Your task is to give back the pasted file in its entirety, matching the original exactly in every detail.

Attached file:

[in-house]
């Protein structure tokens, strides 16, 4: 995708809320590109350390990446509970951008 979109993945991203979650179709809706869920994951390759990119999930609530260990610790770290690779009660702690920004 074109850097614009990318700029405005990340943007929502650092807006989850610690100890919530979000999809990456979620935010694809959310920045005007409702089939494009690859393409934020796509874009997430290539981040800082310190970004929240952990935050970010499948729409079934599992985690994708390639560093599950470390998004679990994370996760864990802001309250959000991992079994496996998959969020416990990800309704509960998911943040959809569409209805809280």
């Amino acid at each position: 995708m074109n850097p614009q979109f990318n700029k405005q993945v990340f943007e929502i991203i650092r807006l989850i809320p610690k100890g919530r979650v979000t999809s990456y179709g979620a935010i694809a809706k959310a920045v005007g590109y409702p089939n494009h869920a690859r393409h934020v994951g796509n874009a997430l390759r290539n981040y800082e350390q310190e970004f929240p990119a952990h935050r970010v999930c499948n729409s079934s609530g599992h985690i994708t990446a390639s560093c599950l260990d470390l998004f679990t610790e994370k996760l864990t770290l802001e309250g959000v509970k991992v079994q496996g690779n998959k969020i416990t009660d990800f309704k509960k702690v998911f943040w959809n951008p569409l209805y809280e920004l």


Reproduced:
[in-house]
């Protein structure tokens, strides 16, 4: 995708809320590109350390990446509970951008 979109993945991203979650179709809706869920994951390759990119999930609530260990610790770290690779009660702690920004 074109850097614009990318700029405005990340943007929502650092807006989850610690100890919530979000999809990456979620935010694809959310920045005007409702089939494009690859393409934020796509874009997430290539981040800082310190970004929240952990935050970010499948729409079934599992985690994708390639560093599950470390998004679990994370996760864990802001309250959000991992079994496996998959969020416990990800309704509960998911943040959809569409209805809280």
């Amino acid at each position: 995708m074109n850097p614009q979109f990318n700029k405005q993945v990340f943007e929502i991203i650092r807006l989850i809320p610690k100890g919530r979650v979000t999809s990456y179709g979620a935010i694809a809706k959310a920045v005007g590109y409702p089939n494009h869920a690859r393409h934020v994951g796509n874009a997430l390759r290539n981040y800082e350390q310190e970004f929240p990119a952990h935050r970010v999930c499948n729409s079934s609530g599992h985690i994708t990446a390639s560093c599950l260990d470390l998004f679990t610790e994370k996760l864990t770290l802001e309250g959000v509970k991992v079994q496996g690779n998959k969020i416990t009660d990800f309704k509960k702690v998911f943040w959809n951008p569409l209805y809280e920004l």